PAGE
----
Thursday, December 12, 2013

How to Improve Patient Care From Front Office to Bedside

The Office Visit

The first point of contact for patients is the front office. People call in to make an appointment and give their insurance information to the person who answers. It is this office employee who is the one giving the first impression of the office and the doctor. This staffer should know be friendly and get any needed information from the caller. They should thank the caller and confirm the appointment time.

Next is the office visit. If you walk in to the office for the first appointment of the day, it should not be full of waiting patients already. There is a reason why some people, like me, ask for the first appointment - we don't or can't spend hours waiting to get in or else we will lose money from our paychecks. Please let us know if the doctor had an emergency and will not return for more than an hour. We will be glad to reschedule. You expect the patients to be courteous and we expect the same from the office staff. It's a human thing.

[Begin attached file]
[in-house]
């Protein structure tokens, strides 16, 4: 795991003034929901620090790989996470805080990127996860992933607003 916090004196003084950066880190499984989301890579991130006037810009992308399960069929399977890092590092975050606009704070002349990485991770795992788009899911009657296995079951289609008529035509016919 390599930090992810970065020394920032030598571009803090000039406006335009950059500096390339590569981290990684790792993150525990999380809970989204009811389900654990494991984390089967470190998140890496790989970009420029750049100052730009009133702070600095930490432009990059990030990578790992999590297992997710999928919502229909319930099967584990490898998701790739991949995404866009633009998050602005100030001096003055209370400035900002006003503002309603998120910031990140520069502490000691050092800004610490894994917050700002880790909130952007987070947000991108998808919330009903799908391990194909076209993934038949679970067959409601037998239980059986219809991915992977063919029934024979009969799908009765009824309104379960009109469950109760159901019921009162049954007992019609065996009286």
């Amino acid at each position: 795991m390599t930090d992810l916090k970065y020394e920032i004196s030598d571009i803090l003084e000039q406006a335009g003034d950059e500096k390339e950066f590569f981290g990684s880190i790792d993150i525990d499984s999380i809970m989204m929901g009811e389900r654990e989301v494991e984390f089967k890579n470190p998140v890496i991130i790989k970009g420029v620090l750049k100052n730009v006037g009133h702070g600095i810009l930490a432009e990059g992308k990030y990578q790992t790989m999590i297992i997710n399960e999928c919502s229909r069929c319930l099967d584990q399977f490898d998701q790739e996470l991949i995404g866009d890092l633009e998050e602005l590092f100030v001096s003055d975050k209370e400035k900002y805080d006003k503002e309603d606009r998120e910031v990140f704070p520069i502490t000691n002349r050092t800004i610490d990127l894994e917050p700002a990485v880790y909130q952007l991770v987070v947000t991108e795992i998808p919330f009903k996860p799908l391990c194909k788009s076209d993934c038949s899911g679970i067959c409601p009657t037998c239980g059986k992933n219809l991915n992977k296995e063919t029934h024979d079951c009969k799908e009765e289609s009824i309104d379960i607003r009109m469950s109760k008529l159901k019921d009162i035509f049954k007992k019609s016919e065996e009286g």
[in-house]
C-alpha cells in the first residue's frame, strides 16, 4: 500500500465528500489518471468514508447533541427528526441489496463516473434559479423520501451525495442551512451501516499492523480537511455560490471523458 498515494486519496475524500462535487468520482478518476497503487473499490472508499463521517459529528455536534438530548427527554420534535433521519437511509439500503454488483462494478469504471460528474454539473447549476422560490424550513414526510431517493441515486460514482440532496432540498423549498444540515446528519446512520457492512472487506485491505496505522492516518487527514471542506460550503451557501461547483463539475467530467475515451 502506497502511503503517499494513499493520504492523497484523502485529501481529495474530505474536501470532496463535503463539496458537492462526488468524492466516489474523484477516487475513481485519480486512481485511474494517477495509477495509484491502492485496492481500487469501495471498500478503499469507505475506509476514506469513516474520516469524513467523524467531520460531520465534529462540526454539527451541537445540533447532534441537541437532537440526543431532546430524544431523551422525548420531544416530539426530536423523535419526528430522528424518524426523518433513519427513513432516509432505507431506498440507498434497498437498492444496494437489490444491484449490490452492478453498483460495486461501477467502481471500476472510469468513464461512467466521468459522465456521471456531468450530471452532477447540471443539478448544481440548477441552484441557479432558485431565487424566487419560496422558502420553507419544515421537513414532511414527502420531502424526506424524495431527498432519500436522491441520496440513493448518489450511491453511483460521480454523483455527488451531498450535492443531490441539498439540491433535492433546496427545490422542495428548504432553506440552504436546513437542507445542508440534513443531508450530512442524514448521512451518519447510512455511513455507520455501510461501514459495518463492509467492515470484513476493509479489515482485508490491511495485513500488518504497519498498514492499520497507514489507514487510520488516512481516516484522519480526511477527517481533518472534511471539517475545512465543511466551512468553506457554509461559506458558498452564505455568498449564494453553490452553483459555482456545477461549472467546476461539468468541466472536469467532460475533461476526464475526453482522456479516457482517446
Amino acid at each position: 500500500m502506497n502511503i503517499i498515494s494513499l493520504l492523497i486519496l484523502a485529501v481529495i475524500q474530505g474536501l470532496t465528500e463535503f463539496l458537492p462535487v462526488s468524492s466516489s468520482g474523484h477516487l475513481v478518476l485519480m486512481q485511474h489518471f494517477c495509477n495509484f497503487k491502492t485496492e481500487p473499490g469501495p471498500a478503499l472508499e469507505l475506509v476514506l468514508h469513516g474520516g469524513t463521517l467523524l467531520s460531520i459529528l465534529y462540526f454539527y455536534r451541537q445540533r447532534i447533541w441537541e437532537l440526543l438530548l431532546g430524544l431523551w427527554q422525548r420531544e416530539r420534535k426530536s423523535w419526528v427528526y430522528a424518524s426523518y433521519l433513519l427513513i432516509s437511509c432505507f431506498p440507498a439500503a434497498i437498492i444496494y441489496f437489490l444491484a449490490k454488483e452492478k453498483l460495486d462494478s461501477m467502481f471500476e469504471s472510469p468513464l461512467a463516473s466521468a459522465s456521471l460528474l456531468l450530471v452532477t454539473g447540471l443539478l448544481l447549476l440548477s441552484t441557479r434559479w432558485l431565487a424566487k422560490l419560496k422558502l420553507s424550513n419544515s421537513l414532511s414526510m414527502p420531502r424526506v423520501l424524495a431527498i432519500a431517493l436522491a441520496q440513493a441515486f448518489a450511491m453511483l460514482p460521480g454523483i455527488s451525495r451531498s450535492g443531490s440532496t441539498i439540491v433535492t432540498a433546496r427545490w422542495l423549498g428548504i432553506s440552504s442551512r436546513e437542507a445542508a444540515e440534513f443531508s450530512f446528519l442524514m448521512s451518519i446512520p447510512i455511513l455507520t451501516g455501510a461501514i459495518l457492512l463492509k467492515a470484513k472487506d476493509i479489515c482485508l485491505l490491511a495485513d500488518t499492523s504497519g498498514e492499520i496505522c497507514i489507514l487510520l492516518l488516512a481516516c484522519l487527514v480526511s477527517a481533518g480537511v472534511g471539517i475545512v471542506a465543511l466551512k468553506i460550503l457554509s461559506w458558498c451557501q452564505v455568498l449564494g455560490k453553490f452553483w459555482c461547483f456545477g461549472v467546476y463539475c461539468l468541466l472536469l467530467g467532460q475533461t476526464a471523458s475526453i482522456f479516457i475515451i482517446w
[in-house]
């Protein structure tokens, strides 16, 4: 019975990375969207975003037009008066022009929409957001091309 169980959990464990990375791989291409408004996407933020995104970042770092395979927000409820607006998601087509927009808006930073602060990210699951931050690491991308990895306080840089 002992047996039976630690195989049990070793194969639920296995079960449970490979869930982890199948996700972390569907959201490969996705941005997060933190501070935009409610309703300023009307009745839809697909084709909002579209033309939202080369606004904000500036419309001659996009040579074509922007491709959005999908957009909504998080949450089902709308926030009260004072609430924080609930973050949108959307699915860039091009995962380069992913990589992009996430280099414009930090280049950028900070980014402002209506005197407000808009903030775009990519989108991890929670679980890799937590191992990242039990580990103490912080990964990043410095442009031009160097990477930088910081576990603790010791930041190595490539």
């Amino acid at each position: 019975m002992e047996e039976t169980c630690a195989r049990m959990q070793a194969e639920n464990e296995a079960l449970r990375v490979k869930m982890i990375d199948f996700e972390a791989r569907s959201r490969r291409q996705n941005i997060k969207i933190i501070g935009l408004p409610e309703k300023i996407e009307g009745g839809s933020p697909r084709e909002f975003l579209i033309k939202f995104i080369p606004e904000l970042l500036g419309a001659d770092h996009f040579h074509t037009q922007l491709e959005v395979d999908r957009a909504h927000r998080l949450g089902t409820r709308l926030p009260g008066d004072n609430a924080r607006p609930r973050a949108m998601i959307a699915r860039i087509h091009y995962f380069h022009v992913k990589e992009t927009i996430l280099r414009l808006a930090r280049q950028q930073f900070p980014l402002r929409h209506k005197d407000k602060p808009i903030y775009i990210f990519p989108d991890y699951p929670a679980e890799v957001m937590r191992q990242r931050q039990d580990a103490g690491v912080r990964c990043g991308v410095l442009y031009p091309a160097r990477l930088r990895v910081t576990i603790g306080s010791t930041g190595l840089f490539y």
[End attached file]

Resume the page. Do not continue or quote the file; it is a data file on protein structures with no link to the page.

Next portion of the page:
If outside lab tests are needed, please let the patient know how to make the appointment. Let them know how long it may take for the results to return to you. Give them several test sites. Also, most patients have enough common sense to call the testing center and ask for the results. Chances are the patient will know their results before the doctor does.

The Hospital

It is nerve wracking to be admitted to the hospital for any reason. The admitting process can be long and the paperwork daunting. But once admitted, the wait for a room, to see the doctor, a nurse or get something taken care of can seem to take forever. Patients can be cranky and impatient but that is mostly from nerves. Please recognize that and find a way to ease our fears.

If outpatient surgery is needed, the patient should always check their ID bracelet before putting it on. Once, I was one of two patients waiting to be admitted to outpatient surgery only to find the ID bracelet given to me was for the other person.

Most healthcare workers are patient, kind and have a good bedside manor to ease concerns. This is appreciated. Patients and healthcare staff are partners in the fight for a healthy you. Everyone has to work together in order for the better. Patients must arrive early or on time for their appointments and staff must be more congenial and communicative for the patient-to-doctor relationship to be beneficial.

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